Tiger Woods is one of the most electrifying personalities in all of sports. He is one of those figures who causes people to care when they otherwise might not. Whenever he is in contention to win a golf tournament both die-hard and casual fans alike tune in hope of witnessing history being made. Whenever he is not playing well and is not in contention to win, they do not tune in. And those numbers are likely increased even more when the tournament in question is one of golf’s major championships.
He also creates a general buzz that engulfs his sport. I did not watch a single shot of The Masters over the course of the four days it was played, but I knew that one player in particular was in contention because people who might not normally tweet about golf were tweeting about Tiger’s run on the links. And bear in mind that on my @RichardAllenIDR account I do not follow very many general sports media. That account is primarily reserved solely for racing related topics.
In other words, if that account was lighting up on Sunday, there were a number of people posting who do not consider golf to be their favorite sport. Tiger drives traffic whether it be among those who are rooting for him to win or those who are hoping someone will beat him.
It has been widely reported that NASCAR has had a case of the doldrums over the past few years as television ratings and grandstand attendance have fallen well off of what they were when the sport reached its peak in the late 1990’s and early 2000’s. And while there are many reasons for that drop off, the fact that the sport has not really had a truly electrifying personality since the death of Dale Earnhardt in 2001 is certainly one contributing factor.
Yes, Dale Earnhardt, Jr. was a very popular driver, but were casual fans drawn to their television sets and to their nearest racing facility every Sunday to watch him win … or lose? The ratings drop and attendance downfall were in full swing while he was still driving so the evidence indicates that the masses were not driven to check in on his successes and failures on a regular basis.
Other stars such as Jeff Gordon, Tony Stewart, Matt Kenseth and Carl Edwards(all of whom left the sport within the past few seasons) had significant numbers of fans but they apparently did not fit into the category of “must see” personalities for the casual observer, at least not for long periods of time.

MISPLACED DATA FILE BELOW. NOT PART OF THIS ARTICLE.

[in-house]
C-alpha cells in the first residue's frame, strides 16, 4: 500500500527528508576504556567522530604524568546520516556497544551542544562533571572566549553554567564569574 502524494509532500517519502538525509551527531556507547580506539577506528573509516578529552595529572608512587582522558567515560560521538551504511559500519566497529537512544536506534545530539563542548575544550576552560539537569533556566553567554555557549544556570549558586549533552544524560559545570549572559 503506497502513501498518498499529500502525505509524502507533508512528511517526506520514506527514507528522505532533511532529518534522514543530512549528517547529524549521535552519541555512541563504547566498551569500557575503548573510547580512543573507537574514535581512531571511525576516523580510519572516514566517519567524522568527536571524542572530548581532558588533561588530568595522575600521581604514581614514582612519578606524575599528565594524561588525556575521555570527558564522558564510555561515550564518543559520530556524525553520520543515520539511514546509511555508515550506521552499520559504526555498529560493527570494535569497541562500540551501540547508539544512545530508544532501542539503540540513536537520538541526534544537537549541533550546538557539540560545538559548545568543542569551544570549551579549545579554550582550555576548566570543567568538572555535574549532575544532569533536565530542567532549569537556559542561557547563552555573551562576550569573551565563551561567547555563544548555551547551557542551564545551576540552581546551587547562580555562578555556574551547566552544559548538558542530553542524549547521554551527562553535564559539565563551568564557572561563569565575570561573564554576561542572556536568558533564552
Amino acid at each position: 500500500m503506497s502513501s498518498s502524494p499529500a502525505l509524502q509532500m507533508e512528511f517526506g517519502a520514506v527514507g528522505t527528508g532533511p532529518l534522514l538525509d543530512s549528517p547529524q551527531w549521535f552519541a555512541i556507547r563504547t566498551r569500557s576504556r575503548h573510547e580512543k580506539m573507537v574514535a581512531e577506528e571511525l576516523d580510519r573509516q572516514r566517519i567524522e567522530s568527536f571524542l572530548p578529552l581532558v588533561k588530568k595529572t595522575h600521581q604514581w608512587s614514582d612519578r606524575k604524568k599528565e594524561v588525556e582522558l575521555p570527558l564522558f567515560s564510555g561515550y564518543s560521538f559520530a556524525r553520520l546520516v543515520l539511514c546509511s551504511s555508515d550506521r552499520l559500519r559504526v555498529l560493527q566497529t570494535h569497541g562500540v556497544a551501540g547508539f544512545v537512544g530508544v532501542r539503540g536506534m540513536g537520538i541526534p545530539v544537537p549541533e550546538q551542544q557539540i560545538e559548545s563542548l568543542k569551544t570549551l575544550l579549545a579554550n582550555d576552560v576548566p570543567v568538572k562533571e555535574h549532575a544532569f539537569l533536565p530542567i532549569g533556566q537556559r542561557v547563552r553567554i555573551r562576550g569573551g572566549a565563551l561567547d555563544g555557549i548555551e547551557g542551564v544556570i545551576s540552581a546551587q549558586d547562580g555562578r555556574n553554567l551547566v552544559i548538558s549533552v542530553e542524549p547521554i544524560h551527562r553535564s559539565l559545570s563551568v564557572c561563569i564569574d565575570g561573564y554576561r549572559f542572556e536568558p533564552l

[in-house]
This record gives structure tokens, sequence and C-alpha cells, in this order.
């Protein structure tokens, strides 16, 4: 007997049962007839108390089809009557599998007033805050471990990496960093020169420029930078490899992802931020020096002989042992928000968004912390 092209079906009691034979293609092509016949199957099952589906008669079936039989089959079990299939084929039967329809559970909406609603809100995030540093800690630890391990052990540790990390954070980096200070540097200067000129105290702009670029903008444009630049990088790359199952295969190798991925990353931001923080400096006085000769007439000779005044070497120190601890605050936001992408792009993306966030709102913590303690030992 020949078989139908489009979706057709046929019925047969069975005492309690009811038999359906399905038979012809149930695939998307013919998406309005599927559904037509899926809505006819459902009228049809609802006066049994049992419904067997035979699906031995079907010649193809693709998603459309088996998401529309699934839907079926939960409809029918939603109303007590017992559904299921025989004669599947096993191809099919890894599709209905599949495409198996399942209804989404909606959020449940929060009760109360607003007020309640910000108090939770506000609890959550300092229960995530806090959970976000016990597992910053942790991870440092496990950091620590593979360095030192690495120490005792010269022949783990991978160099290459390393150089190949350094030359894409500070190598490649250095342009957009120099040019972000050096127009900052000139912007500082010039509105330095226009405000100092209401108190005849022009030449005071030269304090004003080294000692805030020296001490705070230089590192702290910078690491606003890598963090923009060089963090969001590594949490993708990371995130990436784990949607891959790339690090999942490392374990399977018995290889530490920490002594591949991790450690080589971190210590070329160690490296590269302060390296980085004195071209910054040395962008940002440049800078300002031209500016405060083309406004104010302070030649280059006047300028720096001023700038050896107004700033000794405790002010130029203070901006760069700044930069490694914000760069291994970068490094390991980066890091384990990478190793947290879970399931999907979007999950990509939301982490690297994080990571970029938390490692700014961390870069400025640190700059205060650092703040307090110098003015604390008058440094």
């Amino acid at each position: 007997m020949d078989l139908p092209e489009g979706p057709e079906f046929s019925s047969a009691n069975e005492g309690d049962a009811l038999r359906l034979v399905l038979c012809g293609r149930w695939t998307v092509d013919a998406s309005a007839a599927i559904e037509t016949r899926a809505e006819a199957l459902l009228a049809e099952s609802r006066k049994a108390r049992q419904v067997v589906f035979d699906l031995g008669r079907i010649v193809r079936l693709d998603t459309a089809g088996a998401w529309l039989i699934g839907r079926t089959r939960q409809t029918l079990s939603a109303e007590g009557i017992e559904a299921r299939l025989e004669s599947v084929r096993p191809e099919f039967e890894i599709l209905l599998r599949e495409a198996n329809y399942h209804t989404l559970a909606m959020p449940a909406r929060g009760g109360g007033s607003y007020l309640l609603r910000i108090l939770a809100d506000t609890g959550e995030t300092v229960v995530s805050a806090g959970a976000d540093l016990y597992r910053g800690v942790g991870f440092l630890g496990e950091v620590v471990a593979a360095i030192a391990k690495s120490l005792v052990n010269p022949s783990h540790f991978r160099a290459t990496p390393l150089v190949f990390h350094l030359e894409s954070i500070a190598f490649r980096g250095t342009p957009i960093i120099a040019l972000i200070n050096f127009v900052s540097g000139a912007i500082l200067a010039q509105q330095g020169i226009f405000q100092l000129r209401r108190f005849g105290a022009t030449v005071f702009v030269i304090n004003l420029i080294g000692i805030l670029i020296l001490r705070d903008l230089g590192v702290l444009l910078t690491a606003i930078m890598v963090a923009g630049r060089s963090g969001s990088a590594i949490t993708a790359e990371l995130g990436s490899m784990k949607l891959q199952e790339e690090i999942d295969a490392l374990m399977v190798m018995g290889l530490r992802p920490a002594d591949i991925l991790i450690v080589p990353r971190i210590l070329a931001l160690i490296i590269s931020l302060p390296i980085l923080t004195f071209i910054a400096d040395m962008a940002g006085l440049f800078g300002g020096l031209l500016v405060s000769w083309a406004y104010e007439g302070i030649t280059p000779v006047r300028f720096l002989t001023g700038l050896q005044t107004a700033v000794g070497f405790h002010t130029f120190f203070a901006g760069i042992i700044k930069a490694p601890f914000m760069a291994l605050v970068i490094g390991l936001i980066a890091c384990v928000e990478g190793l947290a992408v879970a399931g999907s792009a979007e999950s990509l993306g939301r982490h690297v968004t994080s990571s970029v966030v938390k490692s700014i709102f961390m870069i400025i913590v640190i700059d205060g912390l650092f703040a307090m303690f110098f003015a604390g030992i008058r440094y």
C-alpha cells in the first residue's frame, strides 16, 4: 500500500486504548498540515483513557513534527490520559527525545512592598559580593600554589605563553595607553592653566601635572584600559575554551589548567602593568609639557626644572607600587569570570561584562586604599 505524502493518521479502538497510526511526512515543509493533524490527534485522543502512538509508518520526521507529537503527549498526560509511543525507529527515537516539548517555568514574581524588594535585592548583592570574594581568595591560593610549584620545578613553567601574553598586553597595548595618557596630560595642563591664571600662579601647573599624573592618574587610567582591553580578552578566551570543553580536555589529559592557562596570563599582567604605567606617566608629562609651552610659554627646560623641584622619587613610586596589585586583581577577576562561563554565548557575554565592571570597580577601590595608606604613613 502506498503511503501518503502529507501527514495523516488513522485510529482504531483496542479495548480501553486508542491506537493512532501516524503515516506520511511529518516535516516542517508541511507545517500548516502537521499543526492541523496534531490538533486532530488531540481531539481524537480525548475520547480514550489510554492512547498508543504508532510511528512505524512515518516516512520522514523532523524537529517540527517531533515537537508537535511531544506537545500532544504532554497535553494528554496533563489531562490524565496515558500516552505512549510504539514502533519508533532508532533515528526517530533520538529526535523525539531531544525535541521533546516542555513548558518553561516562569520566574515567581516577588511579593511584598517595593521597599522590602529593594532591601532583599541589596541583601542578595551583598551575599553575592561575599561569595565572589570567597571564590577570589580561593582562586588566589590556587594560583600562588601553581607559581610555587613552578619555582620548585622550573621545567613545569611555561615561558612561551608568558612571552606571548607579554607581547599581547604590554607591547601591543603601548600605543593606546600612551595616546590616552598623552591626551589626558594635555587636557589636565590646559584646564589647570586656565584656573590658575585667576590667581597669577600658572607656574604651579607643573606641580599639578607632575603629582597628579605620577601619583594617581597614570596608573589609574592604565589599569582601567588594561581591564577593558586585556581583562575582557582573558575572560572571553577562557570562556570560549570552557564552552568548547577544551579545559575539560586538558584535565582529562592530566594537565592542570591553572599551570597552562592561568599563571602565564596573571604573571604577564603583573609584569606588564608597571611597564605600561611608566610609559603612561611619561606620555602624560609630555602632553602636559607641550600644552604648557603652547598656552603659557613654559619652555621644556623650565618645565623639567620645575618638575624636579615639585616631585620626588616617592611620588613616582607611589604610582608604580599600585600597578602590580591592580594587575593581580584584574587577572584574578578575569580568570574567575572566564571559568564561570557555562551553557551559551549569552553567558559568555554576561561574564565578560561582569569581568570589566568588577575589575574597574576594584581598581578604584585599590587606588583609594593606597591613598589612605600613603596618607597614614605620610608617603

When Dale Earnhardt was on the track, people watched to see what he would do next. If not, they might have missed his late race tangles with drivers such as Darrell Waltrip in Richmond or Terry Labonte in Bristol. His battle with Bill Elliott during The Winston in Charlotte was something not even the most casual of fans would have wanted to miss. They may not have gotten to witness his victory at Talladega in which he drove from well back in the field with less than five laps to go to earn yet another restrictor plate win. He created a buzz much similar to that of Tiger Woods even before the era of social media.
But at this time, it does not appear as if NASCAR has that sort of personality in its current driver lineup.
Yes, Kyle Busch stirs animosity within people. He is a great villain, perhaps one of the sport’s all-time great villains. But every villain needs a good guy to serve as his worthy opponent. Right now there isn’t that one figure who the fans can root for to vanquish the rowdy one.
Kyle Larson is a highly regarded talent but he hasn’t yet shown the ability to win races or even run up front on a consistent basis.
Young and talented drivers are in the current NASCAR fold. Chase Elliott, Ryan Blaney, Christopher Bell, Bubba Wallace, Austin Dillon, Erik Jones, Aric Almirola and Daniel Suarez to name several are counted among the rising stars in the sport. But will they win races in significant enough numbers AND develop the type of personalities that will cause die-hard and casual fans alike to care whether or not they are winning races?
To be honest, I do not see that person on the immediate horizon.
Tiger Woods makes people who do not always care about golf pay attention. Using attendance and ratings as a guide, that person is not currently in NASCAR. The sport needs him or her to emerge sometime soon.
Richard Allen is a member of the National Motorsports Press Association
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